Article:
Friday,  January 27, 2023  9:54 pm

Canada’s testing rule for China flights begins; EU “strongly” urges restrictions


Canada’s testing rule for China flights begins; EU “strongly” urges restrictions
Michael Pihach

Michael Pihach is an award-winning journalist with a keen interest in digital storytelling. In addition to PAX, Michael has also written for CBC Life, Ryerson University Magazine, IN Magazine, and DailyXtra.ca. Michael joins PAX after years of working at popular Canadian television shows, such as Steven and Chris, The Goods and The Marilyn Denis Show.

Canada’s new pre-departure COVID-19 test requirement for people flying from China, Hong Kong and Macao kicked in early Thursday (Jan. 5).

Travellers from the above destinations must test negative for COVID-19 before leaving for Canada, Ottawa says. The rule applies to travellers age two and up.

The new measure, which has faced criticism, comes in response to a surge of COVID-19 cases in China “and given the limited epidemiological and viral genomic sequence data available on these cases," the Government of Canada stated in a press release on Dec. 31.

READ MORE: IATA's director general slams “ineffective” travel restrictions on China

Tests can be either a negative molecular (PCR) test, or a negative antigen test administered by a telehealth service or an accredited lab or testing provider.

Passengers who have tested positive more than 10 days before their departure flight, but no more than 90 days, may provide the airline with documentation of their prior positive, in place of a negative test result, Ottawa says.

Hong Kong. (Pax Global Media/file photo)

The requirement, which will apply regardless of vaccination status, will be in place for 30 days and will be reassessed as more data and evidence becomes available, the release says.

Ottawa says airlines must see the negative COVID-19 test result, or documentation of a positive test result, before a traveller boards the plane – “otherwise the traveller will be denied boarding.”

"No convincing evidence"

Medical experts, however, have cast doubt on the effectiveness of pre-departure testing.

Speaking with the Canadian Press on Jan. 1, Kerry Bowman, an assistant professor at the University of Toronto's Temerty Faculty of Medicine, called Canada's testing requirement for China "absolutely a political move, and not based on science at this point."

"This isn't the early days of the pandemic," Bowman told CP. "So, I do think it's largely political."

READ MORE: Canada to require COVID-19 testing for flights from China starting Jan. 5

Bowman, who teaches bioethics and global health, added that "point of entry screening is not very effective at all."

"Often people can test positive days and weeks later," Bowman was quoted as saying.

A study released by Canadian doctors last September also found that there is "no convincing evidence" that pre-departure (and on-arrival) testing have a significant impact on local transmission of COVID-19 in Canada.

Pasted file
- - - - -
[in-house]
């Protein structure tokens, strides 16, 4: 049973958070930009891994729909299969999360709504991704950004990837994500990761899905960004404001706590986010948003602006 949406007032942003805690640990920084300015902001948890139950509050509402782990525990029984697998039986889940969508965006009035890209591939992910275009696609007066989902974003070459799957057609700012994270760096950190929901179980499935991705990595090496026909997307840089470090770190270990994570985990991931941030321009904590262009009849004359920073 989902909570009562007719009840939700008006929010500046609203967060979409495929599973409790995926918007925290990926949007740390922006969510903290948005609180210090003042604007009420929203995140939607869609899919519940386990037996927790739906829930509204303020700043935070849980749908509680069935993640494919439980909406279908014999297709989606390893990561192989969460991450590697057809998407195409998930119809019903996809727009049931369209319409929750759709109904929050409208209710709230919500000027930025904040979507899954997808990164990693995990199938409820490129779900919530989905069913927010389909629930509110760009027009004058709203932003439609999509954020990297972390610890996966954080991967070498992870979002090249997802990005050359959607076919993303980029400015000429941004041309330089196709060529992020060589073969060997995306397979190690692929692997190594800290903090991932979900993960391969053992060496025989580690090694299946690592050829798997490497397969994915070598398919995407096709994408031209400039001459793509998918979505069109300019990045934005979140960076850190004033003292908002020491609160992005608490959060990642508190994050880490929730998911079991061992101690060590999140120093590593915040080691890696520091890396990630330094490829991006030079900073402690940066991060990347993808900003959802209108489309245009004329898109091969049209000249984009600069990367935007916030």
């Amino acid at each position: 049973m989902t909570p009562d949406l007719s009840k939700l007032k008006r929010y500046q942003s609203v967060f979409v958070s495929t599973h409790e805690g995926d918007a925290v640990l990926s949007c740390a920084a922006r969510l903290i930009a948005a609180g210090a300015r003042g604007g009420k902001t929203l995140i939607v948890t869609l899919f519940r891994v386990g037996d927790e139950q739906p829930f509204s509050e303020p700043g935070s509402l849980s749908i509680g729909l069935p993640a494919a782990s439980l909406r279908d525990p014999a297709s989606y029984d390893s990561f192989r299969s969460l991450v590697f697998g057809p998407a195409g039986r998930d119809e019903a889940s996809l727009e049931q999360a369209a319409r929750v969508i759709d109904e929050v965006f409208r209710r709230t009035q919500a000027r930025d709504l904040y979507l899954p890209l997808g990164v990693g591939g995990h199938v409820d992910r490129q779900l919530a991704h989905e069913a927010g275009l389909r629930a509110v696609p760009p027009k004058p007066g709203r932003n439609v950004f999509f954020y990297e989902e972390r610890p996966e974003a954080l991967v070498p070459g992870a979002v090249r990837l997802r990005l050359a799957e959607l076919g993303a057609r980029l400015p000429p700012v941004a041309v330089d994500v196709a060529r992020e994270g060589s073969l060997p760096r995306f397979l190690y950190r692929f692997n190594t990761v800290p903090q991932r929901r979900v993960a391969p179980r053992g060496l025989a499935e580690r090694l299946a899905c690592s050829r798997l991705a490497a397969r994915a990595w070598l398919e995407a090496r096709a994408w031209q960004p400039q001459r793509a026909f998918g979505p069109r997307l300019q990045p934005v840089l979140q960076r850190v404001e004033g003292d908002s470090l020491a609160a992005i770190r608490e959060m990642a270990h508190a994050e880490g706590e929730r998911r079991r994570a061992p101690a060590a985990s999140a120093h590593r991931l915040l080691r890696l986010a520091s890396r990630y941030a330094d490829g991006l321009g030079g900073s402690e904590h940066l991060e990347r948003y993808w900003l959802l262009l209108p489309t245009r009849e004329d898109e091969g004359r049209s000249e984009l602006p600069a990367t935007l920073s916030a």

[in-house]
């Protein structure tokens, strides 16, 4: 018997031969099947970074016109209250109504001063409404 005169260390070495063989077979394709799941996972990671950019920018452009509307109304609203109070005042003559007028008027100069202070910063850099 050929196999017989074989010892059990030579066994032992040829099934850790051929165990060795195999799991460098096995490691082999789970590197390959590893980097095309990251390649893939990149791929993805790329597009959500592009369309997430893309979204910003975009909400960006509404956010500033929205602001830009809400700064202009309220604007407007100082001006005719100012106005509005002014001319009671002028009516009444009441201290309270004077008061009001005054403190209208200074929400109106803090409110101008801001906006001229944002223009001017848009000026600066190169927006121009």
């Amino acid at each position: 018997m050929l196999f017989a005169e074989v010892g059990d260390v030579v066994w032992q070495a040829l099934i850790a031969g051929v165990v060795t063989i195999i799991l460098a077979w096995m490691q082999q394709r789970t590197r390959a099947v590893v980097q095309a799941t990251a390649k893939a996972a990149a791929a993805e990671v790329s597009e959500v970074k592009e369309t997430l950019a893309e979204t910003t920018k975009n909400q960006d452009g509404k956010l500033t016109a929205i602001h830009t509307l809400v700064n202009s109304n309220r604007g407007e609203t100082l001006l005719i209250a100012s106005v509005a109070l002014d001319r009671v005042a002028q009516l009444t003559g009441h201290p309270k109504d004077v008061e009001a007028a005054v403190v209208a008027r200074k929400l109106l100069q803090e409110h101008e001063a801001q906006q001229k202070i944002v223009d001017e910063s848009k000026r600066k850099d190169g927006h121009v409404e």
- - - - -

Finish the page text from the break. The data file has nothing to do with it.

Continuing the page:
EU "strongly" supports testing 

Several countries, including the United States, Australia, France, Spain and England, have also tightened COVID rules for flights from China.

European Union officials have "strongly" recommended that all member states insist on negative COVID tests from passengers arriving from China before they travel. 

As reported by the BBC, Wednesday's recommendation on negative tests came from the EU's Integrated Political Crisis Response group (IPCR), a body made up of officials from the EU's 27 governments.

Ottawa will temporarily require people flying from China, Hong Kong and Macao to test negative for COVID-19 before leaving for Canada. (Unsplash/Mufid Majnun)

It also advised that passengers on flights to and from China wear face masks, that random testing of flights from China be introduced, and that wastewater monitoring be conducted at airports.

The recommendation comes a day after the European Commission said an "overwhelming" number of member states favoured restrictions on arrivals from China, the BBC reported. 

Other countries, such as Japan and Italy, are requiring testing upon arrival and quarantine for those who test positive.

In a more extreme case, Morocco will ban entry to all travellers coming from China outright in a measure that will go into force on Tuesday (Jan. 10).

A “knee-jerk reinstatement”

Passengers on board a Cathay Pacific flight from Hong Kong that arrived in Vancouver at around 11:30 a.m. Wednesday were among the last arrivals before Canada's testing requirement took effect.

The new travel policies haven’t gone down well in Beijing, which began dismantling its long-standing zero-COVID policies last month following public protest.

Chinese state media have labeled the new requirements “discriminatory” and a politically-motivated effort to undermine the Chinese government.

in a statement on Jan. 4, the International Air Transport Association's (IATA's) Director General Willie Walsh blasted countries for mandating tests for China flights “even though the virus is already circulating widely within their borders.”

“It is extremely disappointing to see this knee-jerk reinstatement of measures that have proven ineffective over the last three years,” Walsh said.


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